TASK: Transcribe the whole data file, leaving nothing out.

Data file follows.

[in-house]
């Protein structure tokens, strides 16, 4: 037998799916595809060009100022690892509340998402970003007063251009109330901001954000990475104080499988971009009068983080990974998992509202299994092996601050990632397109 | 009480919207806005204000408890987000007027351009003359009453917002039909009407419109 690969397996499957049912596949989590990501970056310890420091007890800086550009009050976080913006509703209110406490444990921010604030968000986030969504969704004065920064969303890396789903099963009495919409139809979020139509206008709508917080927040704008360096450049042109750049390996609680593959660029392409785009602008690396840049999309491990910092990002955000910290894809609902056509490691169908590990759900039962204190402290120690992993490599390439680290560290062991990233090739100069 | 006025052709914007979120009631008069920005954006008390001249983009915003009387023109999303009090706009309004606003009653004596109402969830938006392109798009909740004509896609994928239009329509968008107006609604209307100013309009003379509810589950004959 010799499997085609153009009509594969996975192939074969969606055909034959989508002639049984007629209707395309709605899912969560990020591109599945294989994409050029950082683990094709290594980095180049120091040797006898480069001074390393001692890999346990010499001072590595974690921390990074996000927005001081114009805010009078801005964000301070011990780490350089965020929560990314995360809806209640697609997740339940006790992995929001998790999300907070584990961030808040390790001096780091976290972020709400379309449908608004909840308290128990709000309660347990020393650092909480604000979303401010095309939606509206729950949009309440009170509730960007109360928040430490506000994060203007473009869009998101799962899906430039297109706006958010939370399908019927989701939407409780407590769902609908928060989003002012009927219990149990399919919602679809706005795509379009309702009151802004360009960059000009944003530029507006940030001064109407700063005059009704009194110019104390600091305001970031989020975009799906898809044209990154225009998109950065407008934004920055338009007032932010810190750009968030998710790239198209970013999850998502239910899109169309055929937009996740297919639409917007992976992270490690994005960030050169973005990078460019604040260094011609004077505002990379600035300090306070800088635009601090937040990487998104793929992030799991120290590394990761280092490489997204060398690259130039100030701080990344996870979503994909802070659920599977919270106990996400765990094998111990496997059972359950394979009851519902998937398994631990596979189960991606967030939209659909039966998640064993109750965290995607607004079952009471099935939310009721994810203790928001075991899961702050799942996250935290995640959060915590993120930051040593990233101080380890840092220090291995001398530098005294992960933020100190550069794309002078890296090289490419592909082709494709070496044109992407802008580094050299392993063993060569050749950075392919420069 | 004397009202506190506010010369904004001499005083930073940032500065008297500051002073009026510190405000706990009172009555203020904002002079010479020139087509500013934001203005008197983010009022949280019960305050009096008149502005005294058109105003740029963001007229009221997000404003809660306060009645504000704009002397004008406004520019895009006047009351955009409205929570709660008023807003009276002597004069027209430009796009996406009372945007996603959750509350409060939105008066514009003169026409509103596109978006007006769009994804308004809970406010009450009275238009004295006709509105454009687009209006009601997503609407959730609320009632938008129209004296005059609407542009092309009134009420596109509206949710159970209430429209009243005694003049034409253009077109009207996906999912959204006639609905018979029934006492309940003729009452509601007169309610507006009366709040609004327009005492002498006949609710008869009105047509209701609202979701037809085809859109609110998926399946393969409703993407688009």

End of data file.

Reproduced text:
[in-house]
């Protein structure tokens, strides 16, 4: 037998799916595809060009100022690892509340998402970003007063251009109330901001954000990475104080499988971009009068983080990974998992509202299994092996601050990632397109 | 009480919207806005204000408890987000007027351009003359009453917002039909009407419109 690969397996499957049912596949989590990501970056310890420091007890800086550009009050976080913006509703209110406490444990921010604030968000986030969504969704004065920064969303890396789903099963009495919409139809979020139509206008709508917080927040704008360096450049042109750049390996609680593959660029392409785009602008690396840049999309491990910092990002955000910290894809609902056509490691169908590990759900039962204190402290120690992993490599390439680290560290062991990233090739100069 | 006025052709914007979120009631008069920005954006008390001249983009915003009387023109999303009090706009309004606003009653004596109402969830938006392109798009909740004509896609994928239009329509968008107006609604209307100013309009003379509810589950004959 010799499997085609153009009509594969996975192939074969969606055909034959989508002639049984007629209707395309709605899912969560990020591109599945294989994409050029950082683990094709290594980095180049120091040797006898480069001074390393001692890999346990010499001072590595974690921390990074996000927005001081114009805010009078801005964000301070011990780490350089965020929560990314995360809806209640697609997740339940006790992995929001998790999300907070584990961030808040390790001096780091976290972020709400379309449908608004909840308290128990709000309660347990020393650092909480604000979303401010095309939606509206729950949009309440009170509730960007109360928040430490506000994060203007473009869009998101799962899906430039297109706006958010939370399908019927989701939407409780407590769902609908928060989003002012009927219990149990399919919602679809706005795509379009309702009151802004360009960059000009944003530029507006940030001064109407700063005059009704009194110019104390600091305001970031989020975009799906898809044209990154225009998109950065407008934004920055338009007032932010810190750009968030998710790239198209970013999850998502239910899109169309055929937009996740297919639409917007992976992270490690994005960030050169973005990078460019604040260094011609004077505002990379600035300090306070800088635009601090937040990487998104793929992030799991120290590394990761280092490489997204060398690259130039100030701080990344996870979503994909802070659920599977919270106990996400765990094998111990496997059972359950394979009851519902998937398994631990596979189960991606967030939209659909039966998640064993109750965290995607607004079952009471099935939310009721994810203790928001075991899961702050799942996250935290995640959060915590993120930051040593990233101080380890840092220090291995001398530098005294992960933020100190550069794309002078890296090289490419592909082709494709070496044109992407802008580094050299392993063993060569050749950075392919420069 | 004397009202506190506010010369904004001499005083930073940032500065008297500051002073009026510190405000706990009172009555203020904002002079010479020139087509500013934001203005008197983010009022949280019960305050009096008149502005005294058109105003740029963001007229009221997000404003809660306060009645504000704009002397004008406004520019895009006047009351955009409205929570709660008023807003009276002597004069027209430009796009996406009372945007996603959750509350409060939105008066514009003169026409509103596109978006007006769009994804308004809970406010009450009275238009004295006709509105454009687009209006009601997503609407959730609320009632938008129209004296005059609407542009092309009134009420596109509206949710159970209430429209009243005694003049034409253009077109009207996906999912959204006639609905018979029934006492309940003729009452509601007169309610507006009366709040609004327009005492002498006949609710008869009105047509209701609202979701037809085809859109609110998926399946393969409703993407688009």